The Data

I think that there’s a slim chance that you’re wondering where I got all this information from. Nowhere in the coverage was there a card-by-card breakdown of the various decks, so I made one myself. I didn’t add every deck to a spreadsheet, though, or even anything like it. I used Ruby to write a quick and dirty little script that read the information off the coverage pages and allowed me to see anyone’s deck and their result after each round. For instance:

> ruby hollywood.rb
> gindy

Charles Gindy

3 Forest
4 Gilt-Leaf_Palace
4 Llanowar_Wastes
4 Mutavault
1 Pendelhaven
2 Swamp
4 Treetop_Village
1 Urborg,_Tomb_of_Yawgmoth
1 Boreal_Druid
3 Chameleon_Colossus
4 Civic_Wayfinder
4 Imperious_Perfect
4 Llanowar_Elves
4 Tarmogoyf
4 Wren[s_Run_Vanquisher
2 Garruk_Wildspeaker
3 Profane_Command
4 Terror
4 Thoughtseize

3 Cloudthresher
4 Kitchen_Finks
2 Primal_Command
2 Shriekmaw
2 Slaughter_Pact
2 Squall_Line

Round 1 – gindy: Won vs Norgaard, Lasse
Round 2 – gindy: Won vs Yamada, Yasushi
Round 3 – gindy: Lost vs van der Velden, Stan
Round 4 – gindy: Won vs Takine, Kenji
Round 5 – gindy: Won vs Costa, Nuno
Round 6 – gindy: Lost vs Bucher, Manuel
Round 7 – gindy: Won vs Cavenaugh, Justin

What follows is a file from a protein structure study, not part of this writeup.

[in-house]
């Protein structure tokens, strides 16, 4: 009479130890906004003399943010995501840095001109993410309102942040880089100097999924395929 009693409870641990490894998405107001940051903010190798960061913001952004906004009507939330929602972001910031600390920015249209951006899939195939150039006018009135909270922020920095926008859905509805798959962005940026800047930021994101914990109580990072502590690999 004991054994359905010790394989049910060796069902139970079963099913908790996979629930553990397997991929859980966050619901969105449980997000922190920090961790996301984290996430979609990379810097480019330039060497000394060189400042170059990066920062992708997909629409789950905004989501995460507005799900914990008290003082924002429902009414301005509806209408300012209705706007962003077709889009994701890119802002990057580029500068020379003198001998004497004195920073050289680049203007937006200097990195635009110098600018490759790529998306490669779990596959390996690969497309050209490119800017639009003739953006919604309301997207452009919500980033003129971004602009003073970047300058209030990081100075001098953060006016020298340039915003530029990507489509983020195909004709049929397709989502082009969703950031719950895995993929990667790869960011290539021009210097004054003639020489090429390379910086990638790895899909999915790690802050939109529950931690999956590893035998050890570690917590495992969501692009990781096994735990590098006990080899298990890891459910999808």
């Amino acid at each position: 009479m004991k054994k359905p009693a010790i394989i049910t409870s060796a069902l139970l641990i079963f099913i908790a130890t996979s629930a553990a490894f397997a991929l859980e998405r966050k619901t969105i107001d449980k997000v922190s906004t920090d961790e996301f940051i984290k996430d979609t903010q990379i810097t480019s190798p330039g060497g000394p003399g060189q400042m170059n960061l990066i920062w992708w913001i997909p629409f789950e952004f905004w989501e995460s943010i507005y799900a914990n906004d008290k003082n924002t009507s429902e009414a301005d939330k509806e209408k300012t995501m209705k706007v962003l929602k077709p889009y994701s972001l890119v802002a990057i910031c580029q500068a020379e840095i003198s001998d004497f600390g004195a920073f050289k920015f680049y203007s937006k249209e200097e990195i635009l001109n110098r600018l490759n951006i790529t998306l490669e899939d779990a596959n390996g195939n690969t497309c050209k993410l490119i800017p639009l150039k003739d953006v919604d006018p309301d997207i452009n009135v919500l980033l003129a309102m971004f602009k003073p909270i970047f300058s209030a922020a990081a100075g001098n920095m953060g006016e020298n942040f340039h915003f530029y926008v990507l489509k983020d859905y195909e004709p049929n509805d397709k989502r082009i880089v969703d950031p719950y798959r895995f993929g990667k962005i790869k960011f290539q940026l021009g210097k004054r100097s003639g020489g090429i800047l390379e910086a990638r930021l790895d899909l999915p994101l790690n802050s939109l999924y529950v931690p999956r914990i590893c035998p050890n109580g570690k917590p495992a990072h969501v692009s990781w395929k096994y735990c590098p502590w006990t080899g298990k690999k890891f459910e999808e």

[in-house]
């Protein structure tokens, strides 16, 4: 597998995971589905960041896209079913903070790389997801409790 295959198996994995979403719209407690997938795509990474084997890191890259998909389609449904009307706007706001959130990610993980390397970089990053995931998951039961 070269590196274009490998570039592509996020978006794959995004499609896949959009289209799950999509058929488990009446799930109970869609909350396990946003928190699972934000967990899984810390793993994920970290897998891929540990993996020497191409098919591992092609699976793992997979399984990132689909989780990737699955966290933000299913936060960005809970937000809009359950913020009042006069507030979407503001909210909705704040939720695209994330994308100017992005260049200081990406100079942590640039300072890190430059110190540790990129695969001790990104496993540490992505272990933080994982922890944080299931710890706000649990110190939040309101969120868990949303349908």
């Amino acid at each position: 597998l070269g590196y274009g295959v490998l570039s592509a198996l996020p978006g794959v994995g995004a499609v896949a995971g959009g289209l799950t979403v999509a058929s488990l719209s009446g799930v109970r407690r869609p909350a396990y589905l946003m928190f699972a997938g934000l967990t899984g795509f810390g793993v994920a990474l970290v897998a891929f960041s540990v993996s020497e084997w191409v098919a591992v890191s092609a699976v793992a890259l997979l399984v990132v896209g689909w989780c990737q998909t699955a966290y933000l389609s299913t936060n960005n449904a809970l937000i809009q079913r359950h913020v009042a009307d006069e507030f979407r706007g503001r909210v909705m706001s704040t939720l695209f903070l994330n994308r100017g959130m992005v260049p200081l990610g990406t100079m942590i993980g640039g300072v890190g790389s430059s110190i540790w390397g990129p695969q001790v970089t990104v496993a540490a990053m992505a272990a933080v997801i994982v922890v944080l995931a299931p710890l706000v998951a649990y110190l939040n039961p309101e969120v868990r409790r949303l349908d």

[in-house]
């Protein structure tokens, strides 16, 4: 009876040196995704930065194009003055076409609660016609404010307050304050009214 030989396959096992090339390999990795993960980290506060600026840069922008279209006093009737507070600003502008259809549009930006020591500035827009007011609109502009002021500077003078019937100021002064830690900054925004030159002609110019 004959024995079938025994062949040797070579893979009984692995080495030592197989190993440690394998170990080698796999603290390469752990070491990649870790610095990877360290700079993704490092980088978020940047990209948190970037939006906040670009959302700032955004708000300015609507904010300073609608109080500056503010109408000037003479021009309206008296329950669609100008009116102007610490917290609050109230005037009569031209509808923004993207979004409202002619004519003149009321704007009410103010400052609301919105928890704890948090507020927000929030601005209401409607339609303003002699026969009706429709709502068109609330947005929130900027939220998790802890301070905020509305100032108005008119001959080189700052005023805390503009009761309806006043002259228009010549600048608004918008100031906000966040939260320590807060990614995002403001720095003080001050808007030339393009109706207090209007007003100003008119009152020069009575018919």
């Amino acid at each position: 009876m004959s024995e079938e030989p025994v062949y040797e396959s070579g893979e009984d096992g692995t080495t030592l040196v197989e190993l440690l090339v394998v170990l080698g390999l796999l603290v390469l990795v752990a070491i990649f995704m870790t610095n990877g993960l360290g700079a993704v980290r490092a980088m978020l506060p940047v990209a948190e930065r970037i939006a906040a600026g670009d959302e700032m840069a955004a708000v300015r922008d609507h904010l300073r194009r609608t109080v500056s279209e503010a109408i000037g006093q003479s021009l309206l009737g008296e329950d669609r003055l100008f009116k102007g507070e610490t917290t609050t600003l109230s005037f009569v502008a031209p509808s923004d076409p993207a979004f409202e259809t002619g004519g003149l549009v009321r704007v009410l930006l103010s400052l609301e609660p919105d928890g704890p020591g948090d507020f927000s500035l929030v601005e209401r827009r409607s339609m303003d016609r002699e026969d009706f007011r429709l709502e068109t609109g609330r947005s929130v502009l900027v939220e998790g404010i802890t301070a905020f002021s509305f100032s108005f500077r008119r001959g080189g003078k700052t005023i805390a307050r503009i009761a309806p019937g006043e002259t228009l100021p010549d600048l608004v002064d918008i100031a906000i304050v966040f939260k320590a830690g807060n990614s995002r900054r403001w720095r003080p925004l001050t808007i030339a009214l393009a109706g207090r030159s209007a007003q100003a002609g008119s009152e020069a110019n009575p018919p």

Round 8 Рgindy: Won vs Const̢ncio, Filipe
Round 9 – gindy: Won vs Bernabe, Julio
Round 10 – gindy: Won vs Maaten, Rogier
Round 11 – gindy: Lost vs Kopec, Mateusz
Round 12 – gindy: Won vs Mowshowitz, Zvi
Round 13 – gindy: Won vs Thibeault, Vincent
Round 14 – gindy: Won vs Felske, David
Round 15 – gindy: Won vs Ruess, Jan
Round 16 – gindy: Drew vs Choo, Yong Han

I further automated this to pull together all the players/decklists/results for various archetypes, and then just searched through my new data for all of the cards present in the different decks. For instance, the Doran sideboards look like:

1 1 Cloudthresher
1 1 Murderous_Redcap
1 1 Profane_Command
1 1 Thoughtseize
1 2 Bitterblossom
1 2 Kitchen_Finks
1 2 Raking_Canopy
1 2 Riftsweeper
1 3 Aven_Riftwatcher
1 3 Damnation
1 3 Kitchen_Finks
1 3 Mind_Shatter
1 3 Murderous_Redcap
1 3 Puppeteer_Clique
1 4 Cloudthresher
1 4 Wispmare
2 1 Mind_Shatter
2 1 Oblivion_Ring
2 2 Cloudthresher
2 2 Extirpate
2 2 Loxodon_Warhammer
2 2 Mwonvuli_Acid-Moss
2 2 Razormane_Masticore
2 2 Slaughter_Pact
2 2 Wispmare
2 3 Cloudthresher
2 3 Extirpate
2 3 Faerie_Macabre
2 3 Fulminator_Mage
2 3 Gaddock_Teeg
2 3 Oblivion_Ring
2 3 Primal_Command
2 4 Thoughtseize
3 1 Kitchen_Finks
3 1 Primal_Command
3 2 Damnation
3 2 Oblivion_Ring
3 3 Riftsweeper
3 3 Slaughter_Pact
3 3 Wispmare
4 1 Shriekmaw
4 2 Squall_Line
4 3 Squall_Line
5 2 Mind_Shatter
5 2 Primal_Command
5 2 Shriekmaw
6 1 Slaughter_Pact

If you’d like to get your hands on this program, shoot me an email and I’ll email it back along with instructions on how to use it. I’ve had a lot of fun just tracing the days of the different competitors who you might not otherwise have had the time to check out.

As always, if you have any questions, feel free to contact me in the forums, via email, or on AIM.

Benjamin Peebles-Mundy
ben at mundy dot net
SlickPeebles on AIM